Research Highlights

3D Printed Occluder that Mimics Coronary Atherosclerosis

2021-08-09 58

[POSTECH professor Jinah Jang’s research team succeeds in fabricating a customized 3D-printed occluder that enables the reproduction of myocardial infarction in swine models.]

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Animal models, which provide a way to experiment by administering new drugs or inducing conditions in living animals in lieu of humans, have contributed greatly to the elucidation of how living things function. But due to interpersonal variation, obtaining a similar level of functional outcomes is difficult even when identical approach is used. To this, a Korean research team has succeeded in mimicking the atherosclerotic coronary artery using a 3D-printing system to reduce the number of unnecessary animal models.

A POSTECH research team – led by Professor Jinah Jang and Ph.D. candidate Seungman Jung of the Department of Convergence IT Engineering and the Department of Mechanical Engineering in collaboration with Professor Young J. Hong and Han B. Kim of Division of Cardiology at the Chonnam National University Medical School – has successfully developed a customized 3D-printed occlude, applicable in inducing myocardial infarction in swine models. These research findings were recently published in Bio-Design and Manufacturing, an authoritative journal on bioprocessing.

Pre-clinical animal study refers to investigating the therapeutic and toxic effects of new drugs or medical devices in various types of animals before using them on humans. At this stage, it is important to secure reproducibility to obtain results close to the actual efficacy. Swine models have a very similar organ structure to that of humans and are widely used in pre-clinical studies.

The myocardial infarction model – a representative disease among animal models to verify the efficacy of heart disease treatments – is widely used to evaluate the effect of stem cells or tissue engineering technology on ischemic heart diseases. Several methods are used to induce myocardial infarction in the swine model but the efficiency is mostly determined by the skill of the experimenter, which leads to a large discrepancy between experimental subjects. In addition, the conventional approaches block 100% of the coronary arteries, causing a high mortality rate in the swine model, which results in a steep increase to the experimental cost.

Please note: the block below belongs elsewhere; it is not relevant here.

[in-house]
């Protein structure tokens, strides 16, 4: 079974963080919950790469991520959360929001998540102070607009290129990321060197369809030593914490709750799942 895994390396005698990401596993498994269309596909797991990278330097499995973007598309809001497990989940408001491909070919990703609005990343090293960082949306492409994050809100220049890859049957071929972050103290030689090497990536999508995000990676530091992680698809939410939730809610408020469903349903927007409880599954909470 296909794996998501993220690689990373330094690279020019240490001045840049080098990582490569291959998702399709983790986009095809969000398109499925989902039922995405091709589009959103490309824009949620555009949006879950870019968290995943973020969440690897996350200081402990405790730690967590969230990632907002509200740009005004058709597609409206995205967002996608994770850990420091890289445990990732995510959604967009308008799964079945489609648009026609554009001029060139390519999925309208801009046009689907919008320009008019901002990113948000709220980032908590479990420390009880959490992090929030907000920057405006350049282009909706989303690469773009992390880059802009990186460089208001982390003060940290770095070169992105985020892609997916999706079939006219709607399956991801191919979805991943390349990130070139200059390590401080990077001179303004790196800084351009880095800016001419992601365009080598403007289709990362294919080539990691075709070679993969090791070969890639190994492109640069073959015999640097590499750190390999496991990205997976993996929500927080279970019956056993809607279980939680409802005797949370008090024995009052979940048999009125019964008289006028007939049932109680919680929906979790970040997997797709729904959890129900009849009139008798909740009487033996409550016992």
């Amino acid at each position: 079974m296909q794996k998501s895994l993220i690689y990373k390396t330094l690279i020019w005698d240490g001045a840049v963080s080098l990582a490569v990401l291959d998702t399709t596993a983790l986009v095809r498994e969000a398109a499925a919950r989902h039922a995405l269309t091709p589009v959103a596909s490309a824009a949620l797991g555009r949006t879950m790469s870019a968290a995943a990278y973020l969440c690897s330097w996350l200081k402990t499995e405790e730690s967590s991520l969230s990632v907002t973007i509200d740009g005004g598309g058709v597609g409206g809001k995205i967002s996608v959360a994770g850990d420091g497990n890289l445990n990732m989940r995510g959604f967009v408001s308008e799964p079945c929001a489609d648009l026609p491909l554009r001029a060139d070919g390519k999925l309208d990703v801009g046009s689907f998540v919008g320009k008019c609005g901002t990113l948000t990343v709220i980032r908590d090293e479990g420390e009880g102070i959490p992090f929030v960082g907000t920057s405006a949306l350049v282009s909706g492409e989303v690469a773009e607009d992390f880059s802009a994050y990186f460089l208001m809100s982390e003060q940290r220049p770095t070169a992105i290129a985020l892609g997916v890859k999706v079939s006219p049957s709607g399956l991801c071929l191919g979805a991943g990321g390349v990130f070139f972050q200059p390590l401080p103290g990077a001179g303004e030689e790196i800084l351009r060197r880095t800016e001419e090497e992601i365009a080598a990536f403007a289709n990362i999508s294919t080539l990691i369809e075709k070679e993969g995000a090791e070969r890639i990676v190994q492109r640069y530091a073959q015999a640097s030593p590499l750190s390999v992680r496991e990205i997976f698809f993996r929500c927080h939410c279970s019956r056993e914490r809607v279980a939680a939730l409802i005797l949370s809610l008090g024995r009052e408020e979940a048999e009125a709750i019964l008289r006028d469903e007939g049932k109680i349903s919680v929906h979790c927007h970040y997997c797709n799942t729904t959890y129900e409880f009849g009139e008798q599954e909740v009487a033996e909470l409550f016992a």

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To minimize human intervention and increase accuracy, the researchers introduced a 3D-printing system. Angiography was performed on a swine model to measure the diameter of the coronary artery and based on this, they developed a customized occluder that mimics an atherosclerotic coronary artery with an approximately 20% blocked condition. This newly developed occluder can provide continuous blood flow through the central pore, which is effective in inducing myocardial infarction and has a high survival rate (88%) of up to 28 days. This is a much higher rate than the conventional representative closed-chest method (50% survival rate) and can be used to mimic other ischemic cardiovascular diseases such as chronic heart failure.

“In order to evaluate the safety and efficacy of stem cells and advanced bio-convergence products, reliable large-animal models are imperative,” explained Professor Jinah Jang who led the study. “The 3D-printed occluder shows promise to enable researchers to use animal models in a more accurate and convenient manner.”

This study was conducted with the support from the Ministry of Trade, Industry and Energy (MOTIE), the Korea Institute for Advancement of Technology (KIAT), the International Cooperative R&D Program of POSTECH, and the Bio & Medical Technology Development Program of Chonnam National University. The commercialization of the new technology is underway through a technology transfer with EDmicBIo, Inc.